However, you shouldn’t leash train your service doggo just because the law says so, but because it will benefit you.
If you leash train a dog you want to become a service buddy, you will teach him boundaries in time.
Remember, although your pup loves to spend time playing in the park or running around, its primary task is to focus on you and be at your service whenever you need him.
The crucial point of leash training is to remain calm and positive as a trainer, so that your dog doesn’t consider the leash a bad thing, but a sign that it’s time to do his work and help his owner.
#4 Keep The Eye Contact On Point
Maintaining eye contact with your service canine is everything. This is the best way to know that your pup is concentrated on you, which is essentially his main task while working.
I have to admit that this is the trickiest part of training, as dogs (especially those that aren’t quite used to you yet) might find eye contact threatening, as Stephanie Gibeault, a certified dog trainer, puts it.
So, to prevent the dog from acting aggressively once you make eye contact, you need to build trust by showing your pup that nothing bad will happen when the two of you make eye contact.
The best way to do this is to put the dog in a sitting position and wait until he looks directly at you. After you make eye contact, make a cue (a sound or a word), and reward the dog, like in this video.
Once your dog feels fully comfortable looking at you, you can move on with a more advanced part of the training – keeping your dog focused on you in a distracting environment.
The best way to do this is to ask a friend or a family member for help. This person can serve as a distraction while you’re trying to keep the dog’s attention on you. Every time your pup is responsive, you can reward him with a treat.
This way, your service dog in training will understand the importance of keeping his focus on his owner regardless of distractions from the environment.
#5 Train The Pup To Function Without A Leash
As you can see from the video about Beth and Windigo, he is completely comfortable being outdoors with his owner without a leash, which is more or less the ultimate goal of a service dog owner.
Although the ADA is quite strict with service dogs having their leashes and harnesses on while outside, there might be certain situations where it will be more practical to have your canine without a leash.
However, in order to do so, you need to be 100% sure that your dog is ready to be put off leash, and that he will be equally obedient and responsive as when he is on leash.
If your pup has already successfully passed all of the steps mentioned above, you won’t have much of a problem keeping him off leash when needed.
Still, I’d recommend you to experiment in a controlled environment first and repeat commands until you’re confident that your canine will be completely focused and obedient outdoors without a leash on.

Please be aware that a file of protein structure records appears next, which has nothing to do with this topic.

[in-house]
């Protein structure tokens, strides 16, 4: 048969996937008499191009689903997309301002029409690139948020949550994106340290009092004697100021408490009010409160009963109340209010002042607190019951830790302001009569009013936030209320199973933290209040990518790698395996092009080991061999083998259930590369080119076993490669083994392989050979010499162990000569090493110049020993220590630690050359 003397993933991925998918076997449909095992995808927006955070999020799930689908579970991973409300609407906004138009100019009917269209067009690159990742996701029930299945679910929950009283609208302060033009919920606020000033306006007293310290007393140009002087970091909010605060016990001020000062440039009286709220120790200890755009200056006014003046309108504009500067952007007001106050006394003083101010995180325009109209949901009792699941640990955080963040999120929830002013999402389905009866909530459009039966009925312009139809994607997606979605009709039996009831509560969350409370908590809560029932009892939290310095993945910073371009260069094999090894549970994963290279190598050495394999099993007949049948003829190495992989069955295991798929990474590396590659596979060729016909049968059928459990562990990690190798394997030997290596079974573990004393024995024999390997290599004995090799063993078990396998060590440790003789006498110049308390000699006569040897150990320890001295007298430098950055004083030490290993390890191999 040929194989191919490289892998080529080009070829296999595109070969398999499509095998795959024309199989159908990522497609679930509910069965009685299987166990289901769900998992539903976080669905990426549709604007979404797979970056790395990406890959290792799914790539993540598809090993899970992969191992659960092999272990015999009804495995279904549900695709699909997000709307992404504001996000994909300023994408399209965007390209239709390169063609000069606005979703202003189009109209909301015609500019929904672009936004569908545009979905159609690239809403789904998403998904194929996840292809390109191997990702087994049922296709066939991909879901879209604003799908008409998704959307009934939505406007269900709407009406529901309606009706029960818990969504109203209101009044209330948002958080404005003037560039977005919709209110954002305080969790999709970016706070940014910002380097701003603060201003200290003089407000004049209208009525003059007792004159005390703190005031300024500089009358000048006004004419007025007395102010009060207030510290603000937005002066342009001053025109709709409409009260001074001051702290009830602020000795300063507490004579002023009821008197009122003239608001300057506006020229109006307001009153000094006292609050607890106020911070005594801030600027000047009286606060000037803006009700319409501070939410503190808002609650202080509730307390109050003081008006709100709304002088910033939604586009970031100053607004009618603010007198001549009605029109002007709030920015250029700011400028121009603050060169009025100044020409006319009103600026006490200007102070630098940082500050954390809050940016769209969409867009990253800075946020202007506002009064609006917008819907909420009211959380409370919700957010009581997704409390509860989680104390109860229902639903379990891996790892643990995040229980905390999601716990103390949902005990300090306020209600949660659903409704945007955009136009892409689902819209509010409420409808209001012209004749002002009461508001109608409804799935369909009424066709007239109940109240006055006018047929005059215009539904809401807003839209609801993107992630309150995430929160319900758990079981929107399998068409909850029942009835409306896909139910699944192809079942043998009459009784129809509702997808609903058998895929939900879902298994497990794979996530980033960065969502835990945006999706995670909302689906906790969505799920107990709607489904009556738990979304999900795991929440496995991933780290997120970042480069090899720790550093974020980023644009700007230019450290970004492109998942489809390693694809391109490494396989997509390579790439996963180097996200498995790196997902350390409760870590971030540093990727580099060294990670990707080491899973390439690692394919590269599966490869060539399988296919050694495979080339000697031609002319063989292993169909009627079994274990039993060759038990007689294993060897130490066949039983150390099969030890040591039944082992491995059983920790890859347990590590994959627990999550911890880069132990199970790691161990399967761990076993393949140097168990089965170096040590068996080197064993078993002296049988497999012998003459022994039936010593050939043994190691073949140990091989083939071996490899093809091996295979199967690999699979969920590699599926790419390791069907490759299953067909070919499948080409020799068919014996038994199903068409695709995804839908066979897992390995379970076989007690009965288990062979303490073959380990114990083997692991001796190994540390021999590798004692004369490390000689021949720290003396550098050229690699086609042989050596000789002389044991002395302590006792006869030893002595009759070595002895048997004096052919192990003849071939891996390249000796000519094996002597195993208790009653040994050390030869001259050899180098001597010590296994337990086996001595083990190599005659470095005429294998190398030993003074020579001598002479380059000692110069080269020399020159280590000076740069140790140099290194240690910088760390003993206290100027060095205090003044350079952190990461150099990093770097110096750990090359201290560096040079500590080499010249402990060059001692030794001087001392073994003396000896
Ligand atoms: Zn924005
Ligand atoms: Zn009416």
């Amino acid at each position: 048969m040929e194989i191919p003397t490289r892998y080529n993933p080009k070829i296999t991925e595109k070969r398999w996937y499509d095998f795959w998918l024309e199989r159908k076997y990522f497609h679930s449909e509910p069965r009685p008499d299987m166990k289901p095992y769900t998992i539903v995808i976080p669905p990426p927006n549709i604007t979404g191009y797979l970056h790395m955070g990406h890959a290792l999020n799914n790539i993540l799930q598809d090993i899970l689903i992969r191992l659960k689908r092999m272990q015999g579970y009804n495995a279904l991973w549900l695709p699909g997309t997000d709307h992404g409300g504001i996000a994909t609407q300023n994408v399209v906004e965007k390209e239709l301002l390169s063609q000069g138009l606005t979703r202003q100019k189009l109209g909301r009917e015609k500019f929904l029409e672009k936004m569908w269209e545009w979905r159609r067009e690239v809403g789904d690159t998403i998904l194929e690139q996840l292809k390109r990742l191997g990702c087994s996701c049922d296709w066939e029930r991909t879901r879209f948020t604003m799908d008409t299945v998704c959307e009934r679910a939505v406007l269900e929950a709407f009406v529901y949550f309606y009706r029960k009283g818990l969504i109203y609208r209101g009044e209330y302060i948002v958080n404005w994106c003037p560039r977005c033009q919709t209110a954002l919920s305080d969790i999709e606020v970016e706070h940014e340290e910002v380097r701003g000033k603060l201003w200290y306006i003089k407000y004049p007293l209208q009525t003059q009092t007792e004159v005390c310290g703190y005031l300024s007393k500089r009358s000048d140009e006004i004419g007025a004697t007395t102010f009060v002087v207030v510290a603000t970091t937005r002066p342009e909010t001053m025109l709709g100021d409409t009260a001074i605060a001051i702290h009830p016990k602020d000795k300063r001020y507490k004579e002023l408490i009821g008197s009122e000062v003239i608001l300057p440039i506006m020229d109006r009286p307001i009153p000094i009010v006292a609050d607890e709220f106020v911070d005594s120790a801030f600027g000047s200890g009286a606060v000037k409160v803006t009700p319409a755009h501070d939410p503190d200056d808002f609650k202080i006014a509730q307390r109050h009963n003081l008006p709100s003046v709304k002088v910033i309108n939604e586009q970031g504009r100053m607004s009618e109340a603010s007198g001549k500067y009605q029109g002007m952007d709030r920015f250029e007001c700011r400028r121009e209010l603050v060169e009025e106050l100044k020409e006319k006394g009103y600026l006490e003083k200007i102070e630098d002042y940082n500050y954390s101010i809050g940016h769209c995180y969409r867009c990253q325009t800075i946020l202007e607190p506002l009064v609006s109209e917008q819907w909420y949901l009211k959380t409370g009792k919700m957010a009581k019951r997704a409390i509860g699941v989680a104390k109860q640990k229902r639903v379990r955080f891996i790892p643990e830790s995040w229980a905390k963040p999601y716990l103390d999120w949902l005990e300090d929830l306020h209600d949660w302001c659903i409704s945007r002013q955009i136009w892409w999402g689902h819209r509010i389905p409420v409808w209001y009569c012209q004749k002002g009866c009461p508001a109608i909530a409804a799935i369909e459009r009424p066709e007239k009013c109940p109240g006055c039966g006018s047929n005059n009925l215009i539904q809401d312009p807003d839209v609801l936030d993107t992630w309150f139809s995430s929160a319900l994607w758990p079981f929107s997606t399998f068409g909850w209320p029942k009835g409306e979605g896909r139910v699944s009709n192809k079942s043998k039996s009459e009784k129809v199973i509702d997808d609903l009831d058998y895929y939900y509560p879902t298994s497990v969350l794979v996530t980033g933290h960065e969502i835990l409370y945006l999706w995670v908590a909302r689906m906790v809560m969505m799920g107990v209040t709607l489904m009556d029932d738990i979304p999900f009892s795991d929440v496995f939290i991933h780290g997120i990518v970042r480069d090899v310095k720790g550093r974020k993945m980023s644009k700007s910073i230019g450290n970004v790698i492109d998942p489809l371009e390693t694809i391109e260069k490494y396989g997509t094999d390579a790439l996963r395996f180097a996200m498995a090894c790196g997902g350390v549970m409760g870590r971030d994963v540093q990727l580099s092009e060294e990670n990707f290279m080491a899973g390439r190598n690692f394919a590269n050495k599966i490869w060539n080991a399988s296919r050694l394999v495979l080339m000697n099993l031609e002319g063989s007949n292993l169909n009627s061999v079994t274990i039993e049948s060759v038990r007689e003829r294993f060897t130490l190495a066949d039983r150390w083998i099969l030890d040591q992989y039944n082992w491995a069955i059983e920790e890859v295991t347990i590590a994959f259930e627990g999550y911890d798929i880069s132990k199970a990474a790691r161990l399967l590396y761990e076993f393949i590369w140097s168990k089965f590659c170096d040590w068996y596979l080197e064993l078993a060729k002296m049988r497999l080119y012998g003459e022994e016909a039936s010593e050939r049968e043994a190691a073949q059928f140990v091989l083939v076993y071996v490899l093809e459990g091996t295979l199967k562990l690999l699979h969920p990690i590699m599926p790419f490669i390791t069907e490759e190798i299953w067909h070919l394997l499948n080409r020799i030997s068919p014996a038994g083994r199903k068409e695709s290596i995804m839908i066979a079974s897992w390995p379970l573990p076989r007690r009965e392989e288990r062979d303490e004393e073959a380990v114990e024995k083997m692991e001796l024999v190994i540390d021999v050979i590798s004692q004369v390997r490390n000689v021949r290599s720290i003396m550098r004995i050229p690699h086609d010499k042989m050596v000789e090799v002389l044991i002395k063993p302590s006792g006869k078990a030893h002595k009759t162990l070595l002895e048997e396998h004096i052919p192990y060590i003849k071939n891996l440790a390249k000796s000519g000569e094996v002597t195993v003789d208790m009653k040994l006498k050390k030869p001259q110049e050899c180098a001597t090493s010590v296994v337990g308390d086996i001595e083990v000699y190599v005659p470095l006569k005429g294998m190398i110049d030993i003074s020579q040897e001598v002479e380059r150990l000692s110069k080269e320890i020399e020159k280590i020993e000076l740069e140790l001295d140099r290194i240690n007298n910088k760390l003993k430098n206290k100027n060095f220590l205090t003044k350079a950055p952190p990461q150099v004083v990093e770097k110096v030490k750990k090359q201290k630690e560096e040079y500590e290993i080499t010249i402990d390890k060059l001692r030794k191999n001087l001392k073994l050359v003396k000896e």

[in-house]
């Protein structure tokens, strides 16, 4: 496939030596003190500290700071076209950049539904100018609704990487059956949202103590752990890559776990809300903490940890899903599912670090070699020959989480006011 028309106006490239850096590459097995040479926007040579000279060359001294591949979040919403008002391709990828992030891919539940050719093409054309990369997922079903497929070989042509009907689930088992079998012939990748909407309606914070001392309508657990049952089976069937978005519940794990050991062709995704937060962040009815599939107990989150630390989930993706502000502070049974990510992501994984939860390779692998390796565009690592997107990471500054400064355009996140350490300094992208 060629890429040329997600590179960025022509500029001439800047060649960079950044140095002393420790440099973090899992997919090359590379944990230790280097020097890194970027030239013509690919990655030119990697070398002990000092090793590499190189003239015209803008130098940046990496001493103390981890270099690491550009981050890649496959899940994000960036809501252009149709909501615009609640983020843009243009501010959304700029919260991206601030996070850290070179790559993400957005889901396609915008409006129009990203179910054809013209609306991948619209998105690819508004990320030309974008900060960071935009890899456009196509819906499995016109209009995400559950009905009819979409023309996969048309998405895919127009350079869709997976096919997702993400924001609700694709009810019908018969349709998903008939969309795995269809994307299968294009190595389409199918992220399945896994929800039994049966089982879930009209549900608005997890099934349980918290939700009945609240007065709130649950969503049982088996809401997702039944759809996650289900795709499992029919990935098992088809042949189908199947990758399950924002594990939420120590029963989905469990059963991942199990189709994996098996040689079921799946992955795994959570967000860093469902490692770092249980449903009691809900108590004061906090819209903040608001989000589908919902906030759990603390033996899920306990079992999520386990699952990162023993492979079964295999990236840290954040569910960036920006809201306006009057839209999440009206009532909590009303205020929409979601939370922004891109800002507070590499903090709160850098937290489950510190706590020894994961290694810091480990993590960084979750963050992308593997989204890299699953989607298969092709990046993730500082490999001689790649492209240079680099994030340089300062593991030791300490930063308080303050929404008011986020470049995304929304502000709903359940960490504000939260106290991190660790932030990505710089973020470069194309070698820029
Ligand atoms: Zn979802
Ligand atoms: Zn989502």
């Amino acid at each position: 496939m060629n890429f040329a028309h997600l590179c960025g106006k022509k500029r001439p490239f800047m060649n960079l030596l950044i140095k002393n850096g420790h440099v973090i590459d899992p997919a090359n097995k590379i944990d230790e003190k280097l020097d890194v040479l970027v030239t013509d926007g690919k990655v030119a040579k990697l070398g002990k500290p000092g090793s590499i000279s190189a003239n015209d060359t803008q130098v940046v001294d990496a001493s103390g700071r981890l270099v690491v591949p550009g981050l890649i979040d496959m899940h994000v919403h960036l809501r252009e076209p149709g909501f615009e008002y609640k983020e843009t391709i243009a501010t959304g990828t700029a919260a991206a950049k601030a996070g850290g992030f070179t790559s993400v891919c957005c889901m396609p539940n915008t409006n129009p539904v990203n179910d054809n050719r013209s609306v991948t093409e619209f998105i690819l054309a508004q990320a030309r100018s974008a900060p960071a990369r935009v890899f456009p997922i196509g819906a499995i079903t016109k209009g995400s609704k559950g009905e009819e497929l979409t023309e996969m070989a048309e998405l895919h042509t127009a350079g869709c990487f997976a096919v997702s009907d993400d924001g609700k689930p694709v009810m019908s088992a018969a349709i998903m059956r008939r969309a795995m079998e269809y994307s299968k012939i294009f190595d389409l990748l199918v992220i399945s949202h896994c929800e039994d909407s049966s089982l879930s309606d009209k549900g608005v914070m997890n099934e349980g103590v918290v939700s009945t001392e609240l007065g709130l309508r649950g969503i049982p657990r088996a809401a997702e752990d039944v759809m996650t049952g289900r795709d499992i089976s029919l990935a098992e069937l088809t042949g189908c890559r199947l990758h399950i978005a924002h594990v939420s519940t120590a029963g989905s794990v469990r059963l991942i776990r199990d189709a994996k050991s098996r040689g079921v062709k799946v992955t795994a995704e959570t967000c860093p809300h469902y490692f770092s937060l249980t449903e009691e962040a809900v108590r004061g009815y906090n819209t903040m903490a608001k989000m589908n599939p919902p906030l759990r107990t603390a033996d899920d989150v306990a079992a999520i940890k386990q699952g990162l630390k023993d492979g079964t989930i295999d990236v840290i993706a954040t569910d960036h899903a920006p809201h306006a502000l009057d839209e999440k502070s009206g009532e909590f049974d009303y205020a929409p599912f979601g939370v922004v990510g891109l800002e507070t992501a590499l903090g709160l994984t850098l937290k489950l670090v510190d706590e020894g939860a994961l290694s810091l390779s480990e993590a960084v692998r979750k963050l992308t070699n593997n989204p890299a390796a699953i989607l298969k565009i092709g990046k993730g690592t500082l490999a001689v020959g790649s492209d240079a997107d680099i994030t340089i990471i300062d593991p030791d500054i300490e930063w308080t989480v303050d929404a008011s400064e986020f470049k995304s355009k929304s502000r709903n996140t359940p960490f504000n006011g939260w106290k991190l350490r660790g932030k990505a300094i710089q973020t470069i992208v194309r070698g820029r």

#6 Make Your Service Doggo The Master Of His Field
Now that your service dog is already a master of attentiveness and obedience, it’s time to specialize him in specific fields:
• Hearing dogs
• Mobility assistance service canines
• Allergy detection dogs
• Diabetic alert service dogs
• Seizure alert service canines
• Medical service dogs
• Psychiatric service canines
• Autism support service dogs
• Guide canines
Each of these fields requires the owner to teach their service dog a certain set of commands. If you don’t find yourself confident enough to train your doggie by yourself, you can always consult with a professional dog trainer or a dog behavior specialist.
If you have ever asked yourself: “How do I train my dog to be a service dog?”, I hope you found the right answer through this article.
If Beth managed to train her pet, I’m sure you can do it, too. However, don’t be harsh on yourself if things don’t always go as planned. Training a dog to become a service canine is a long-term process that requires lots of patience and positive energy.
Even if you don’t succeed, don’t worry – you can always look for help from a professional trainer or a dog specialist.
If you want to know how Beth did it, here is her video!
1. Service Dog Registration Of America. (January 11, 2023). “How to Train Your Own Service Dog Like a Pro: Expert’s Guide.” Service Dog Registration Of America Website.
2. American Veterinary Medical Association. “Socialization of dogs and cats.” Retrieved March 17, 2023, from https://www.avma.org/resources-tools/animal-health-and-welfare/socialization-dogs-and-cats
3. Paws Of War. “The Rule for Service Dogs: Don’t Touch or Distract Them.” Retrieved March 17, 2023, from https://pawsofwar.org/service-dog-etiquette
4. First Responders Foundation. “Does My Service Dog Have To Be On A Leash?” Retrieved March 17, 2023, from https://firstrespondersfoundation.org/bit_faq/does-my-service-dog-have-to-be-on-a-leash/